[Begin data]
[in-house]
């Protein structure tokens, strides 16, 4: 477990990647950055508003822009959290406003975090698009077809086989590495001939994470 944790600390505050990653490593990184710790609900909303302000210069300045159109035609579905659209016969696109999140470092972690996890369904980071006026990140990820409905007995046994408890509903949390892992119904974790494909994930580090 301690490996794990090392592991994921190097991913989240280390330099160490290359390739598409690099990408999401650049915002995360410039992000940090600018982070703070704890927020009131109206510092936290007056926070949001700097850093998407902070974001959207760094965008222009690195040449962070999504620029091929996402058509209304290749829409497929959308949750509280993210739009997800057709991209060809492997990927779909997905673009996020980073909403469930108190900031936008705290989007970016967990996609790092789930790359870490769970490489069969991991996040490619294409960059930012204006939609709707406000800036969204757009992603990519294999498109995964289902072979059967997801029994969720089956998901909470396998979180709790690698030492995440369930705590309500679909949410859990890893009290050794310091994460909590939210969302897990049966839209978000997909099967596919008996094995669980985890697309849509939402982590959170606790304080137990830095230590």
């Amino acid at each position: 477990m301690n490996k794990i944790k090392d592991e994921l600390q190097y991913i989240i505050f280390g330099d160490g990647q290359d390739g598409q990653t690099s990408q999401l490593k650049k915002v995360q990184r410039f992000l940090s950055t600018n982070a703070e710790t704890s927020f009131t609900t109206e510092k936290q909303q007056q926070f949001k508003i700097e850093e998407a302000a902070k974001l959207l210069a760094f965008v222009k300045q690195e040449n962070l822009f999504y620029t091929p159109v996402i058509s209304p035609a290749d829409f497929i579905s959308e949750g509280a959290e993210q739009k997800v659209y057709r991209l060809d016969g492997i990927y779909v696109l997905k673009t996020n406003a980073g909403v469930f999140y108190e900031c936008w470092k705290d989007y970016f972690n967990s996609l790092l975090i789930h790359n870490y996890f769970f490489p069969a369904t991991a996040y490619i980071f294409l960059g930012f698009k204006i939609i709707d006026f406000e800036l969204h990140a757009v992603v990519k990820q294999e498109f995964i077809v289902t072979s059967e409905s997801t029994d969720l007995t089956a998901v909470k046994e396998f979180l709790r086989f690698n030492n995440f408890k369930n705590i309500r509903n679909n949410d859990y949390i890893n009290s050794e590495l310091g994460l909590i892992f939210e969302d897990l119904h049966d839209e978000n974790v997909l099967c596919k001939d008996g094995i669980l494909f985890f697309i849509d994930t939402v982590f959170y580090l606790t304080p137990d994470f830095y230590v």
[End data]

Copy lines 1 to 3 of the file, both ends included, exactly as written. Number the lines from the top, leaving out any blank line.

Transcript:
[in-house]
């Protein structure tokens, strides 16, 4: 477990990647950055508003822009959290406003975090698009077809086989590495001939994470 944790600390505050990653490593990184710790609900909303302000210069300045159109035609579905659209016969696109999140470092972690996890369904980071006026990140990820409905007995046994408890509903949390892992119904974790494909994930580090 301690490996794990090392592991994921190097991913989240280390330099160490290359390739598409690099990408999401650049915002995360410039992000940090600018982070703070704890927020009131109206510092936290007056926070949001700097850093998407902070974001959207760094965008222009690195040449962070999504620029091929996402058509209304290749829409497929959308949750509280993210739009997800057709991209060809492997990927779909997905673009996020980073909403469930108190900031936008705290989007970016967990996609790092789930790359870490769970490489069969991991996040490619294409960059930012204006939609709707406000800036969204757009992603990519294999498109995964289902072979059967997801029994969720089956998901909470396998979180709790690698030492995440369930705590309500679909949410859990890893009290050794310091994460909590939210969302897990049966839209978000997909099967596919008996094995669980985890697309849509939402982590959170606790304080137990830095230590």
């Amino acid at each position: 477990m301690n490996k794990i944790k090392d592991e994921l600390q190097y991913i989240i505050f280390g330099d160490g990647q290359d390739g598409q990653t690099s990408q999401l490593k650049k915002v995360q990184r410039f992000l940090s950055t600018n982070a703070e710790t704890s927020f009131t609900t109206e510092k936290q909303q007056q926070f949001k508003i700097e850093e998407a302000a902070k974001l959207l210069a760094f965008v222009k300045q690195e040449n962070l822009f999504y620029t091929p159109v996402i058509s209304p035609a290749d829409f497929i579905s959308e949750g509280a959290e993210q739009k997800v659209y057709r991209l060809d016969g492997i990927y779909v696109l997905k673009t996020n406003a980073g909403v469930f999140y108190e900031c936008w470092k705290d989007y970016f972690n967990s996609l790092l975090i789930h790359n870490y996890f769970f490489p069969a369904t991991a996040y490619i980071f294409l960059g930012f698009k204006i939609i709707d006026f406000e800036l969204h990140a757009v992603v990519k990820q294999e498109f995964i077809v289902t072979s059967e409905s997801t029994d969720l007995t089956a998901v909470k046994e396998f979180l709790r086989f690698n030492n995440f408890k369930n705590i309500r509903n679909n949410d859990y949390i890893n009290s050794e590495l310091g994460l909590i892992f939210e969302d897990l119904h049966d839209e978000n974790v997909l099967c596919k001939d008996g094995i669980l494909f985890f697309i849509d994930t939402v982590f959170y580090l606790t304080p137990d994470f830095y230590v």